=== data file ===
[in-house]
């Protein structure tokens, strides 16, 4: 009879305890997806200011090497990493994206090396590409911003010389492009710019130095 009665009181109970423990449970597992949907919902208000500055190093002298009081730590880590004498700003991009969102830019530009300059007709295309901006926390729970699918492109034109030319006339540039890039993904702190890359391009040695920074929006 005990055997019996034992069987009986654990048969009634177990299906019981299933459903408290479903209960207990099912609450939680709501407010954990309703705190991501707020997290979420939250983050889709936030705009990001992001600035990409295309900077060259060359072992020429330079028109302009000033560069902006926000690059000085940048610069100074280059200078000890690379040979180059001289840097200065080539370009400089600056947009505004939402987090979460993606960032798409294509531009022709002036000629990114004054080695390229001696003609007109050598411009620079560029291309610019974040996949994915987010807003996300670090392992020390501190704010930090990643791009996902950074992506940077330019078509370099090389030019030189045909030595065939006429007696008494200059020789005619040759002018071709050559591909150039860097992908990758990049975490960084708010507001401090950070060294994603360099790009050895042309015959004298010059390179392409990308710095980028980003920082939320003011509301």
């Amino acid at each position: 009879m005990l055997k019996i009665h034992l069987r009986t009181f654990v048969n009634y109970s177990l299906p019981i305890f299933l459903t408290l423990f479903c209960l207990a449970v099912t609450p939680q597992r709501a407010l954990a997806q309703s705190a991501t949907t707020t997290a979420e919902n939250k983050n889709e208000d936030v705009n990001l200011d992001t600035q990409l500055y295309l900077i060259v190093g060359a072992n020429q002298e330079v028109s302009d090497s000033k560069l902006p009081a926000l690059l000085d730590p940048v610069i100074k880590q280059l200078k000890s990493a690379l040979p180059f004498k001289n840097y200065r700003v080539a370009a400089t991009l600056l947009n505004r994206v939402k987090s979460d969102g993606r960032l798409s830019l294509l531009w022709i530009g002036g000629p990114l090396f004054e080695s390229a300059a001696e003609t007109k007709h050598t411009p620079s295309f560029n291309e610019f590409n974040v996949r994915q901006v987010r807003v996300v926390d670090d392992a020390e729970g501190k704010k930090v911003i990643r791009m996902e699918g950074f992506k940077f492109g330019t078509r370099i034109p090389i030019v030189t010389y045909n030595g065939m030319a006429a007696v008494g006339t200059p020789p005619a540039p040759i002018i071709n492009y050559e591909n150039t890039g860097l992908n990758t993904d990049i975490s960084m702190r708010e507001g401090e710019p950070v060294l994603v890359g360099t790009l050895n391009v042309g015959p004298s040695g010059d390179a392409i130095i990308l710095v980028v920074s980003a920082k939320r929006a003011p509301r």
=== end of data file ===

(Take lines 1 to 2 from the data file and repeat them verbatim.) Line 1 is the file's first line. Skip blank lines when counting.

[in-house]
């Protein structure tokens, strides 16, 4: 009879305890997806200011090497990493994206090396590409911003010389492009710019130095 009665009181109970423990449970597992949907919902208000500055190093002298009081730590880590004498700003991009969102830019530009300059007709295309901006926390729970699918492109034109030319006339540039890039993904702190890359391009040695920074929006 005990055997019996034992069987009986654990048969009634177990299906019981299933459903408290479903209960207990099912609450939680709501407010954990309703705190991501707020997290979420939250983050889709936030705009990001992001600035990409295309900077060259060359072992020429330079028109302009000033560069902006926000690059000085940048610069100074280059200078000890690379040979180059001289840097200065080539370009400089600056947009505004939402987090979460993606960032798409294509531009022709002036000629990114004054080695390229001696003609007109050598411009620079560029291309610019974040996949994915987010807003996300670090392992020390501190704010930090990643791009996902950074992506940077330019078509370099090389030019030189045909030595065939006429007696008494200059020789005619040759002018071709050559591909150039860097992908990758990049975490960084708010507001401090950070060294994603360099790009050895042309015959004298010059390179392409990308710095980028980003920082939320003011509301």